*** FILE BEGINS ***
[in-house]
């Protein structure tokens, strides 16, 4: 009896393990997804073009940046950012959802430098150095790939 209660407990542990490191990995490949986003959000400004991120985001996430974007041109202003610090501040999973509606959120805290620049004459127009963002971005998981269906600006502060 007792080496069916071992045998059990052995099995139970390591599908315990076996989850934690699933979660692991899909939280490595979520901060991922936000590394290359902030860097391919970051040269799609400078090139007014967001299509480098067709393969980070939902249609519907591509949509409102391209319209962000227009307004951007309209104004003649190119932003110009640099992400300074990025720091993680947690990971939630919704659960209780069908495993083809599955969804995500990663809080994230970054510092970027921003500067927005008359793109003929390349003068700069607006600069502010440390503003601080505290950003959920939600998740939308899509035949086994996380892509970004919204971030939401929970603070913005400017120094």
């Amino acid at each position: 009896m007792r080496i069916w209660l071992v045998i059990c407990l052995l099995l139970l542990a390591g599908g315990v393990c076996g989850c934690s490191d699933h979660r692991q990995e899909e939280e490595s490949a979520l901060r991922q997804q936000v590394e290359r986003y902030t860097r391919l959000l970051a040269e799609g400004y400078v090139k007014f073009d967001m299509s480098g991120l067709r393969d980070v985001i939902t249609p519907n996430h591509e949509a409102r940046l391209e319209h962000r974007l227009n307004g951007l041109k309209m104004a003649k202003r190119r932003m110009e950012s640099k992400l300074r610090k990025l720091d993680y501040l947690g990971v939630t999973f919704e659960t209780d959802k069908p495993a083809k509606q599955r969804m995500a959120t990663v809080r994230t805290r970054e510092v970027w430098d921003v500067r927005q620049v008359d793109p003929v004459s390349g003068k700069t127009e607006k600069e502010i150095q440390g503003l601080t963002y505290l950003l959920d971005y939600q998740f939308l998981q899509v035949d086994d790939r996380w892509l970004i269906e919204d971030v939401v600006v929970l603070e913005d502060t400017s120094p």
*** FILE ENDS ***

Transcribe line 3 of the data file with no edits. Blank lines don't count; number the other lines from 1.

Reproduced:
């Amino acid at each position: 009896m007792r080496i069916w209660l071992v045998i059990c407990l052995l099995l139970l542990a390591g599908g315990v393990c076996g989850c934690s490191d699933h979660r692991q990995e899909e939280e490595s490949a979520l901060r991922q997804q936000v590394e290359r986003y902030t860097r391919l959000l970051a040269e799609g400004y400078v090139k007014f073009d967001m299509s480098g991120l067709r393969d980070v985001i939902t249609p519907n996430h591509e949509a409102r940046l391209e319209h962000r974007l227009n307004g951007l041109k309209m104004a003649k202003r190119r932003m110009e950012s640099k992400l300074r610090k990025l720091d993680y501040l947690g990971v939630t999973f919704e659960t209780d959802k069908p495993a083809k509606q599955r969804m995500a959120t990663v809080r994230t805290r970054e510092v970027w430098d921003v500067r927005q620049v008359d793109p003929v004459s390349g003068k700069t127009e607006k600069e502010i150095q440390g503003l601080t963002y505290l950003l959920d971005y939600q998740f939308l998981q899509v035949d086994d790939r996380w892509l970004i269906e919204d971030v939401v600006v929970l603070e913005d502060t400017s120094p």